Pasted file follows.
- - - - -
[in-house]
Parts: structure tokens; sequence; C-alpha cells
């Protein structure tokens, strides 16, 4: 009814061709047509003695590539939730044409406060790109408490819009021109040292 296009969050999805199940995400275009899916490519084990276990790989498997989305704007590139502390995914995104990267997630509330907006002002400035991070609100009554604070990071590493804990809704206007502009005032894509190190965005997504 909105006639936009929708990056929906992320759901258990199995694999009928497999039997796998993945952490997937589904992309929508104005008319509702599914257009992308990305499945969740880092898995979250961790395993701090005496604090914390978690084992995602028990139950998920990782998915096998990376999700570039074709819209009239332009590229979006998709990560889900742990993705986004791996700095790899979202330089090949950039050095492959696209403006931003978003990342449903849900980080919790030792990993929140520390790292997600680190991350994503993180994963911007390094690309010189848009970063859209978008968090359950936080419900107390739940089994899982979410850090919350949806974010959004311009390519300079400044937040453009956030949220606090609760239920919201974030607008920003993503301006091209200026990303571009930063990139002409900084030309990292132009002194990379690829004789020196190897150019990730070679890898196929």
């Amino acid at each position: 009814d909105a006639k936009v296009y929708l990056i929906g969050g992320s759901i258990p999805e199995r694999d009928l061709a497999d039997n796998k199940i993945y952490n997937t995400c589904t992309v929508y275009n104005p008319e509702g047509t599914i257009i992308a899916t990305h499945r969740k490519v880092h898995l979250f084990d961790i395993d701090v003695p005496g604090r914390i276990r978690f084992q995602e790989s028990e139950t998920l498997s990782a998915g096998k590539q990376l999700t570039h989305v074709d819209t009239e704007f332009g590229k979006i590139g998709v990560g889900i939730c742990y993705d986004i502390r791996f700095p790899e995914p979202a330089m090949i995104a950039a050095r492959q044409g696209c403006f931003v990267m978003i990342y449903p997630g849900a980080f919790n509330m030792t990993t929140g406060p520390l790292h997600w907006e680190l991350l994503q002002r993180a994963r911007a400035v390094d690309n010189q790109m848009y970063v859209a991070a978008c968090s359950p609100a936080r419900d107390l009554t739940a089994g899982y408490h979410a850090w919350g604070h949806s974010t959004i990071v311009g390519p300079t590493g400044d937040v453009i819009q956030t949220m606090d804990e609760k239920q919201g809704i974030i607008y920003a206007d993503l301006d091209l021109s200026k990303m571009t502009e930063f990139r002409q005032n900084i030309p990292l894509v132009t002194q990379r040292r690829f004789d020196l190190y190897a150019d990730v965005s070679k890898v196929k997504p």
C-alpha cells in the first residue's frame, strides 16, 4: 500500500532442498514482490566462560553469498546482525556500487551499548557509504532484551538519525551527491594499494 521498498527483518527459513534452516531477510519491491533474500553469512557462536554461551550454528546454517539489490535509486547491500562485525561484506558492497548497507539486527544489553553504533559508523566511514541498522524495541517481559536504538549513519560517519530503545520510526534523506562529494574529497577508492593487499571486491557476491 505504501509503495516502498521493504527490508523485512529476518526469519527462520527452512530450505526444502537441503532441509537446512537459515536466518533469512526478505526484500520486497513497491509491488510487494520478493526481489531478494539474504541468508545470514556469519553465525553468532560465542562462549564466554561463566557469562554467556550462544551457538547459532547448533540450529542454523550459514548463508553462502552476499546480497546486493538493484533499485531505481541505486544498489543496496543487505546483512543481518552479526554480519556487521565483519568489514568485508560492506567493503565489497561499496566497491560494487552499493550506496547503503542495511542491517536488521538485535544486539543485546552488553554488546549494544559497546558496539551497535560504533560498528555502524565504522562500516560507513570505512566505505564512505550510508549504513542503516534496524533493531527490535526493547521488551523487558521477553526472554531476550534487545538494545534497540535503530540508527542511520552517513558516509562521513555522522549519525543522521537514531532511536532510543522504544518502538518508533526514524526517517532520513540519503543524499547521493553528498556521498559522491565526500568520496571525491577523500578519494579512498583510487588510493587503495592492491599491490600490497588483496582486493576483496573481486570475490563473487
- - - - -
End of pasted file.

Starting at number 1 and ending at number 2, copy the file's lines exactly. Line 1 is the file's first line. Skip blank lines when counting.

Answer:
[in-house]
Parts: structure tokens; sequence; C-alpha cells